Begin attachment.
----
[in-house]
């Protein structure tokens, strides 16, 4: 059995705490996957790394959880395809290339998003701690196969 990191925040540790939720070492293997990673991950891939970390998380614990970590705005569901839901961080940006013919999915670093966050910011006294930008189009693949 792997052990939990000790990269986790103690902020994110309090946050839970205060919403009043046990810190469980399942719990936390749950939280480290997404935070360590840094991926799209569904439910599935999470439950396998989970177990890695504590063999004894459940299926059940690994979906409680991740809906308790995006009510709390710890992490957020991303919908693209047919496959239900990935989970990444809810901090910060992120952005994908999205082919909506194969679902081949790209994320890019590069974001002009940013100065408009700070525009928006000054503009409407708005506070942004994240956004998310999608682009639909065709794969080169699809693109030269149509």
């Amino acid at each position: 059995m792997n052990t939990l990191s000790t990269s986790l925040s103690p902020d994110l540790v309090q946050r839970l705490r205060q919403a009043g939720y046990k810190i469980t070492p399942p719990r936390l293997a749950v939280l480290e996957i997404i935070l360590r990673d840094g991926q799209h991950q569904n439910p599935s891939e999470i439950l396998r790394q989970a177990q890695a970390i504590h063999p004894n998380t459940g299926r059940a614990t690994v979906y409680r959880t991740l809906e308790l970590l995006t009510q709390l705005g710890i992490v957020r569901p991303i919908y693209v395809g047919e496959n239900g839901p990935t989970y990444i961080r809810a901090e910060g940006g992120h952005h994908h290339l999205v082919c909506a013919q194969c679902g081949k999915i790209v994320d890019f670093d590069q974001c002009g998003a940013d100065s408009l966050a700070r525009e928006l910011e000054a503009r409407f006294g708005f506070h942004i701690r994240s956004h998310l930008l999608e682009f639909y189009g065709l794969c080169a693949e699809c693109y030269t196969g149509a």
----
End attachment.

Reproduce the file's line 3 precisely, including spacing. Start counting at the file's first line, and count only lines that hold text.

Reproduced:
């Amino acid at each position: 059995m792997n052990t939990l990191s000790t990269s986790l925040s103690p902020d994110l540790v309090q946050r839970l705490r205060q919403a009043g939720y046990k810190i469980t070492p399942p719990r936390l293997a749950v939280l480290e996957i997404i935070l360590r990673d840094g991926q799209h991950q569904n439910p599935s891939e999470i439950l396998r790394q989970a177990q890695a970390i504590h063999p004894n998380t459940g299926r059940a614990t690994v979906y409680r959880t991740l809906e308790l970590l995006t009510q709390l705005g710890i992490v957020r569901p991303i919908y693209v395809g047919e496959n239900g839901p990935t989970y990444i961080r809810a901090e910060g940006g992120h952005h994908h290339l999205v082919c909506a013919q194969c679902g081949k999915i790209v994320d890019f670093d590069q974001c002009g998003a940013d100065s408009l966050a700070r525009e928006l910011e000054a503009r409407f006294g708005f506070h942004i701690r994240s956004h998310l930008l999608e682009f639909y189009g065709l794969c080169a693949e699809c693109y030269t196969g149509a």